The Global Initiative — The Social Topography of Human Agreements

To map the next frontier, the social topography of human agreements, the Institute for Strategic Clarity and the global Vibrancy network have initiated the Global Initiative to Map Ecosynomic Deviance and Impact Resilience.

The Global Initiative

Leaders across all sectors have to address complex and large-scale social issues, as well as daily dysfunctional interactions. They find themselves severely constrained by the existing model of value capture and expression. Some leaders have a dramatically different and more successful perception of the value experienced and exchanged in human interactions. We are describing and framing how thousands of these innovative leaders, across the globe, are achieving much greater impact resilience and sustainable interactions. The Global Initiative will map, over the next five years, the social topography of the human agreements underlying the success of 5,000 positive ecosynomic deviants in 11 countries.

Where we are mapping

The selected field sites maximize social-cultural-political diversity across the globe, where we have the support of local alliance members with ongoing projects.

where we are mapping

 

What we are mapping

  • What local-level agreement structures enable: greater engagement and choice; massive shifts in local-level agreements with multiple stakeholders; and greater impact resilience?
  • What generalizable and culture-specific factors differentiate positive and negative Ecosynomic deviance?
  • How do we scale the breadth and depth of the transformation of human agreements, within and across social systems?

Toolkit we are using

The mappers bring the following discipline-perspectives: architecture, behavioral economics, business strategy, cultural anthropology, decision sciences, ecosynomics, environment, history, human geography, political science, psychology, public health, sociology, statistics, system dynamics.

Who is mapping

  • Fieldwork fellows (30%) — project leads in 11 countries from the Vibrancy network
  • Researchers (40%) — faculty, graduate students, and undergraduate students
  • Executive practitioners (20%) — from the 3 sectors and networks
  • Funders (10%) — foundations and organisations that fund projects within a specific country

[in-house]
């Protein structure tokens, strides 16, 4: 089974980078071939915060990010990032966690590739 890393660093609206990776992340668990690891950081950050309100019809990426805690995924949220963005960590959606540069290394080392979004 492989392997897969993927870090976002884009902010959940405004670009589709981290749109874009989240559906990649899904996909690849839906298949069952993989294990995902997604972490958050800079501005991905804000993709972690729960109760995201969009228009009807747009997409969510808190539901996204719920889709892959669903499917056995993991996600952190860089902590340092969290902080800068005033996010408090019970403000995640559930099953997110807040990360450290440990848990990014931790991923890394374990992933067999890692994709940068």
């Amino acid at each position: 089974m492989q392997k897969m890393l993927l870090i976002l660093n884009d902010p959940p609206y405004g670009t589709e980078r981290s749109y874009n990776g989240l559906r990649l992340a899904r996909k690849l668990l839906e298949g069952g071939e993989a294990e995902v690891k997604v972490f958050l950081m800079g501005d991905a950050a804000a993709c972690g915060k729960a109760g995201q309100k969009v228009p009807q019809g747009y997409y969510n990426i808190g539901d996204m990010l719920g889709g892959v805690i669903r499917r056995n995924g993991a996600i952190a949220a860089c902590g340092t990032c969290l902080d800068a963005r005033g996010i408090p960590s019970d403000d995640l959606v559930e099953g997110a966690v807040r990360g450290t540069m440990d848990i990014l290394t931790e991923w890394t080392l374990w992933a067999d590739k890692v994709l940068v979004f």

Thematic areas already included

  • San Miguel de Allende, Mexico (Governor of Guanajuato)
  • Ghana, Germany, Romania, South Africa (Meshfield), USA (Vibrancy, Kalliopeia), Ghana
  • Food Solutions New England (Kendall)
  • Build Upon Europe (WGBC)
  • Cancer Free Economy USA (Garfield)
  • Health USA (SIE foundations)
  • Complementary currencies South Africa (National Treasury, Meshfield)
  • Early childhood development USA (SIE foundations)

The invitation to you

Do you know positive ecosynomic deviants?  Would you like to share the excitement of what those deviants have learned about how to live more fully and achieve much greater impact resilience?  You can use the free online “relational vibrancy” survey (available in many languages) to assess the level of vibrancy of the group.  I invite you to share your cases with us, through the comments section here or by contacting me.

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Mapping the Next Frontier — the Social Topography of Human Agreements

The great unknown.  Hundreds of years of expeditions, crossing the perilous oceans and mountains, often for years at a time, in extreme conditions to consciously map the geological topography of the planet.  What do other places look like?  What’s at the bottom of the ocean, south of Africa, at the South Pole, in the middle of the Guatemalan jungle, on top of Everest?  Curiosity drove people to find out.  What resources are out there?   Spices, precious metals, foods, animals, peoples?  What new opportunities are there?

When these explorers set out, many of the people at home told them the world was flat, everywhere else looked just like it did at home, and if you traveled far enough you would fall off the edge.  The explorers went anyway.  They discovered a wide variety of landscapes, seascapes, foods, natural resources, beautiful scenes, extreme environments, animals, plants, cultures, languages, and sports.

Now that we have mapped much of the earth and the solar system, what is next?  The new explorers are mapping the social topography of human agreements.

Like the earlier observers, many of the people at home suggest that the topography of human agreements is also flat, with everywhere being a better or worse version of what home looks like, and if you try to go far from that version you will fall off the edge of the earth, into the underdeveloped void.

With our colleagues around the world, we are beginning to see that the social topography of human agreements is as varied as our earths’s geological topography.  Peaks and valleys in many forms.  Treasures abound.  Things we have never imagined around every corner.  The flatearthers of human agreements are missing out–there is a lot of treasure out there, ready for all of us to discover, marvel at, and learn from.  It only takes the quest(ion) to find it.

In the next post, I will share what we are doing to map this new frontier, the social topography of human agreements.